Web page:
Butadiene, an essential component of synthetic rubber, is currently produced by the petrochemical industry from fossil reserves. Butadiene can also be produced from ethanol by one of two primary methods: Lebedev, which converts ethanol over one catalyst in one reactor, and Ostromisslensky, which converts a mixture of ethanol and acetaldehyde in a two-reactor system. A 2017 analysis by a Ukrainian/French team (Kyriienko et al.) suggested that the Lebedev method holds more potential than the Ostromisslensky.
The basic Lebedev process, developed in the 1930s, includes (1) acetaldehyde (AA) formation from ethanol (EtOH); (2) aldol condensation of AA to crotonaldehyde; (3) Meerwin-Ponndof-Verley (MPV) reduction of crotonaldehyde with ethanol to crotyl alcohol and AA; and (4) dehydration of crotyl alcohol to 1,3-butadiene. Selectivity of the process depends upon the nature, strength and amount of acidic and basic sites on the catalyst surface, according to Kyriienko et al.
The conventional Lebedev process is driven by silica-magnesia catalysts that are produced by an unusual method called wet kneading. The method involves combining solid catalyst precursors in water under continuous mixing. However, improved wet-kneaded catalysts have mainly been discovered by trial and error.
Now, researchers at KAUST, with colleagues in the Netherlands, are using solid-state nuclear magnetic resonance spectroscopy to study silica-magnesia catalyst formation under real wet-kneading conditions. A paper on their work appears in Nature Catalysis.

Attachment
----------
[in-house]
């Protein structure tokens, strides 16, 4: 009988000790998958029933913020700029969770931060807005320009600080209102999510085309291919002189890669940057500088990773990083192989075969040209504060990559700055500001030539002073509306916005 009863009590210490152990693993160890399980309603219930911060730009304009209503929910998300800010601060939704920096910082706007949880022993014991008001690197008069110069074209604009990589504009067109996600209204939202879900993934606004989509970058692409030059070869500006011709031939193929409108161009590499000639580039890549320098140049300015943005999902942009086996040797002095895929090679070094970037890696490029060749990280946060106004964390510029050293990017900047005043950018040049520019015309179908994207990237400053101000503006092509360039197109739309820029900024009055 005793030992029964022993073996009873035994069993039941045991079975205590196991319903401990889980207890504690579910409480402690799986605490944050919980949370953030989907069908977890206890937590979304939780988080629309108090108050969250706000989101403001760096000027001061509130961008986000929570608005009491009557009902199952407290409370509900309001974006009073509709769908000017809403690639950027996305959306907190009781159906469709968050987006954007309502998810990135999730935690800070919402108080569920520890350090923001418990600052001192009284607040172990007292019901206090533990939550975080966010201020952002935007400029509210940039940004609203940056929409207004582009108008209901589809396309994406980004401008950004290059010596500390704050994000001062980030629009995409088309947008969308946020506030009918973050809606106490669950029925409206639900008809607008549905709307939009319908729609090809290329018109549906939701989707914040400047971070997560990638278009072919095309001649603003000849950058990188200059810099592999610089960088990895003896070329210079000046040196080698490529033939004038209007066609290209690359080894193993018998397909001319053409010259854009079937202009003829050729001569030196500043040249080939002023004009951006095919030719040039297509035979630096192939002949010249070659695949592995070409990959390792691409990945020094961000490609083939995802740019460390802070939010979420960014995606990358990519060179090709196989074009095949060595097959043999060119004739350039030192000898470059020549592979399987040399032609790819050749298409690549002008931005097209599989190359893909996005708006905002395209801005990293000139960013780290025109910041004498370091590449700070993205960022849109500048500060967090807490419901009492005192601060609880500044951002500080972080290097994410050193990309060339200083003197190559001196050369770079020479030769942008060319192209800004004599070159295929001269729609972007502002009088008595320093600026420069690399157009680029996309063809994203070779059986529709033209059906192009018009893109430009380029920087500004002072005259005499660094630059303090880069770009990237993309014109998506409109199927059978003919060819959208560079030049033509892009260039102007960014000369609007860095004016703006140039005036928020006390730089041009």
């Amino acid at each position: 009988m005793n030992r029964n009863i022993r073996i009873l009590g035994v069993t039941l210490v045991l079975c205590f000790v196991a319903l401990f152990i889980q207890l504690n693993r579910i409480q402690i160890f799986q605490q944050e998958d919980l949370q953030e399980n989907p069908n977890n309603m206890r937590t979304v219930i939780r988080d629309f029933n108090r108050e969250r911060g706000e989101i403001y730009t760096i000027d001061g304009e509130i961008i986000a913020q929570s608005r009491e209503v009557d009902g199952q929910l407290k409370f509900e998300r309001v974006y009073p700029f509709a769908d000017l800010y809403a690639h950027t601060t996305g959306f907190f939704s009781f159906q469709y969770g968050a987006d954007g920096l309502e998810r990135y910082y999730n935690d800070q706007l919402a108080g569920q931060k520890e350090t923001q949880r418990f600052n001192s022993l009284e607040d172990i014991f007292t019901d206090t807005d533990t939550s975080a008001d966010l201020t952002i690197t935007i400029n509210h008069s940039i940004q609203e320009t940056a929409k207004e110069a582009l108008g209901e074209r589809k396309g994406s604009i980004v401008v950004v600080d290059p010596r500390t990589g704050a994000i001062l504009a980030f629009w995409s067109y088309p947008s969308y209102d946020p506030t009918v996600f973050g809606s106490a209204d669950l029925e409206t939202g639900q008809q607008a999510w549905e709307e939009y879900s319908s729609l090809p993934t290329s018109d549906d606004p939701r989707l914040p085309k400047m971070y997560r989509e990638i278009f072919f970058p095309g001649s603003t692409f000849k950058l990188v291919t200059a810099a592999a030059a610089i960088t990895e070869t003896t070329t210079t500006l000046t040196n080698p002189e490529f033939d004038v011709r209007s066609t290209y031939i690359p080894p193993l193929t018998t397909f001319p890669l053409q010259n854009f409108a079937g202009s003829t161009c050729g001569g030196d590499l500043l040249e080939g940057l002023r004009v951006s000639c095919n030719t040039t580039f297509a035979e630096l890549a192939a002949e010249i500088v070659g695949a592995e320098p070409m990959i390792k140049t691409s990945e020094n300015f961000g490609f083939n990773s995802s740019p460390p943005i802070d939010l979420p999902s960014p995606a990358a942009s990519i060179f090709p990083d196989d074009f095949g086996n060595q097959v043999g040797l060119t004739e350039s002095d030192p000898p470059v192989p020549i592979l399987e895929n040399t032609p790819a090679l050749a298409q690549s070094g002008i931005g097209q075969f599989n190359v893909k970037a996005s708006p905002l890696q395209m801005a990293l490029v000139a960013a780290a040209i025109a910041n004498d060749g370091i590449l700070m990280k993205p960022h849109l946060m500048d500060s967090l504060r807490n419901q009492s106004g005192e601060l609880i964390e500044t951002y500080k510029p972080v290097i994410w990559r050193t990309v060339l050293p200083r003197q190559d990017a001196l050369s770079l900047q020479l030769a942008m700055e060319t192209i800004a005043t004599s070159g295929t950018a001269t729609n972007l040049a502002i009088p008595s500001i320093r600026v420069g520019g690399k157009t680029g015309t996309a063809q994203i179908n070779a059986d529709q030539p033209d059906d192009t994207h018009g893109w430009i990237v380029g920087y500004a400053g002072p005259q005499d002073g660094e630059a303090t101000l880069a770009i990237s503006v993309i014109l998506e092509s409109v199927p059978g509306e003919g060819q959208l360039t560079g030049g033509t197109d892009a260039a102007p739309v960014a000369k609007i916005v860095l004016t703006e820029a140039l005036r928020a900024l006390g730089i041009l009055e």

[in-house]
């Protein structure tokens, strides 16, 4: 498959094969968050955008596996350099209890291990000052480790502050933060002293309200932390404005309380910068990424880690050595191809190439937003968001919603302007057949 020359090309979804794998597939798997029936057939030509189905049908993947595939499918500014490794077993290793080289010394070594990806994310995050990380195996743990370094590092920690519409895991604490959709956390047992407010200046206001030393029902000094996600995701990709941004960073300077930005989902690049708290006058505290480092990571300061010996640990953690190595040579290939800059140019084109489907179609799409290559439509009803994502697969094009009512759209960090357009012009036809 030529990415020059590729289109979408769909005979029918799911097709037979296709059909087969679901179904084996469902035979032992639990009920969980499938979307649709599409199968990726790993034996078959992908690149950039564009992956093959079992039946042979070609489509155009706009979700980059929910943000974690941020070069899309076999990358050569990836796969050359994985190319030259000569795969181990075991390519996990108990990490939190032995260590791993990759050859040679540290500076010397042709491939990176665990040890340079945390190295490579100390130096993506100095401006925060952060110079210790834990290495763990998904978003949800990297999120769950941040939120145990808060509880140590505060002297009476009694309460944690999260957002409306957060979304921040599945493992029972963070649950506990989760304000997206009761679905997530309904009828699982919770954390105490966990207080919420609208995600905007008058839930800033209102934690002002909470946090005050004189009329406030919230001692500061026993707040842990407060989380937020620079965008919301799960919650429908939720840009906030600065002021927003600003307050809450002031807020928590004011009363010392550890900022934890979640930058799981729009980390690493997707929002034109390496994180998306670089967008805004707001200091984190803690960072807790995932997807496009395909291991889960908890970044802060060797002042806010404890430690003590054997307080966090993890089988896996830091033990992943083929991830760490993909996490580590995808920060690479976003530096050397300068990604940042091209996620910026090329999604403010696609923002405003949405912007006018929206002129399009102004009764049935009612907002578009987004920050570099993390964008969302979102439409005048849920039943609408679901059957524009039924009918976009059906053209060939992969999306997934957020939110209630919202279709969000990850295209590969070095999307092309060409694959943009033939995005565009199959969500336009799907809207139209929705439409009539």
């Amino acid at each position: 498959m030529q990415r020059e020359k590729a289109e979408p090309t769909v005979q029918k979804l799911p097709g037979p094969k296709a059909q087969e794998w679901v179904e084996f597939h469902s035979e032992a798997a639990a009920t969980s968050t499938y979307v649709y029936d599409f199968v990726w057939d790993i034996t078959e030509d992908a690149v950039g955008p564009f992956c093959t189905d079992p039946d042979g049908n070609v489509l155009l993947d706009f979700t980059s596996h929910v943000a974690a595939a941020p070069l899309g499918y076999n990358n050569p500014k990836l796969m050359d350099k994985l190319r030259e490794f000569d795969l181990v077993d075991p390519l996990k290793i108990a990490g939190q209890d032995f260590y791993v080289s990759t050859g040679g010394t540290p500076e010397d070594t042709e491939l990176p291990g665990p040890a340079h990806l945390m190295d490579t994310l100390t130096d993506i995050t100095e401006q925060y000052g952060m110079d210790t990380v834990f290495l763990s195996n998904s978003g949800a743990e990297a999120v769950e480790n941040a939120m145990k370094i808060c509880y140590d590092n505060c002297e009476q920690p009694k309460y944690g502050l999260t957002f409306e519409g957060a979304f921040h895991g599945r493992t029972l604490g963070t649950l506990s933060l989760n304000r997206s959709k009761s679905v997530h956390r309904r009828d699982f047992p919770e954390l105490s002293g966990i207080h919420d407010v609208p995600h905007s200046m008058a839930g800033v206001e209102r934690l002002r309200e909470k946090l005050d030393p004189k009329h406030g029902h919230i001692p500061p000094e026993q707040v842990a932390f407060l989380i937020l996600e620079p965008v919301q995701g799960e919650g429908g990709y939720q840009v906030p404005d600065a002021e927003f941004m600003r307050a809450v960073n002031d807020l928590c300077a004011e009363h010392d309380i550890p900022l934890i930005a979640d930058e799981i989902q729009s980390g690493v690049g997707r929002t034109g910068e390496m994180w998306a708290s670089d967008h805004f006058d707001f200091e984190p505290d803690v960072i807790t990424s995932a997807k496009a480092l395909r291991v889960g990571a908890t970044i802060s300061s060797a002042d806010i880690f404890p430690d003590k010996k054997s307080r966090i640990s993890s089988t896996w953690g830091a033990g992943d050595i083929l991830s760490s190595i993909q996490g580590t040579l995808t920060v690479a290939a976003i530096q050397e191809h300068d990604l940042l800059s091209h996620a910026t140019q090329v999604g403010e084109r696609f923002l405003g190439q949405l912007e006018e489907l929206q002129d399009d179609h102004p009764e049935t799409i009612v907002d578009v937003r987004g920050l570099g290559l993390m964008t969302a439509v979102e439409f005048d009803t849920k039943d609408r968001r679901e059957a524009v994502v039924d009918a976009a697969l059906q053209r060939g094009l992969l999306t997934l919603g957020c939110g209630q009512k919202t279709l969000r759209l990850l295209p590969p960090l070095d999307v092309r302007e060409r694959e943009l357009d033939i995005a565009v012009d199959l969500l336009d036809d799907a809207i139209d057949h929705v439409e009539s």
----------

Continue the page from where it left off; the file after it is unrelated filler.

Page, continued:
We found that two different catalyst particles are formed, based on the cross-deposition of silicon species onto magnesia and magnesium species onto silica.—Sang-Ho Chung, a research scientist in the labs of Javier Ruiz-Martinez, with whom he co-led the work
Chung et al.
Crucially, they showed that magnesium silicates on the silica particles tend to produce ethylene as an undesired side product. With that understanding, the team could synthesize just the catalyst particles that are active for butadiene production and avoid the particles that produce ethylene, Chung said. The team also showed that the best catalysts also had certain active sites in very close proximity.
This has helped us to work on the next generation of catalysts for this process. We are making good progress and already have an even more selective version, which could be a key step for commercializing the process.—Javier Ruiz-Martinez
Pavlo I. Kyriienko, Olga V. Larina, Sergiy O. Soloviev, Svitlana M. Orlyk, Christophe Calers, and Stanislaw Dzwigaj (2017) “Ethanol Conversion into 1,3-Butadiene by the Lebedev Method over MTaSiBEA Zeolites (M = Ag, Cu, Zn)” ACS Sustainable Chemistry & Engineering 5 (3), 2075-2083 doi: 10.1021/acssuschemeng.6b01728
Chung, SH., Li, T., Shoinkhorova, T. et al. (2023) “Origin of active sites on silica–magnesia catalysts and control of reactive environment in the one-step ethanol-to-butadiene process.” Nat Catal doi: 10.1038/s41929-023-00945-0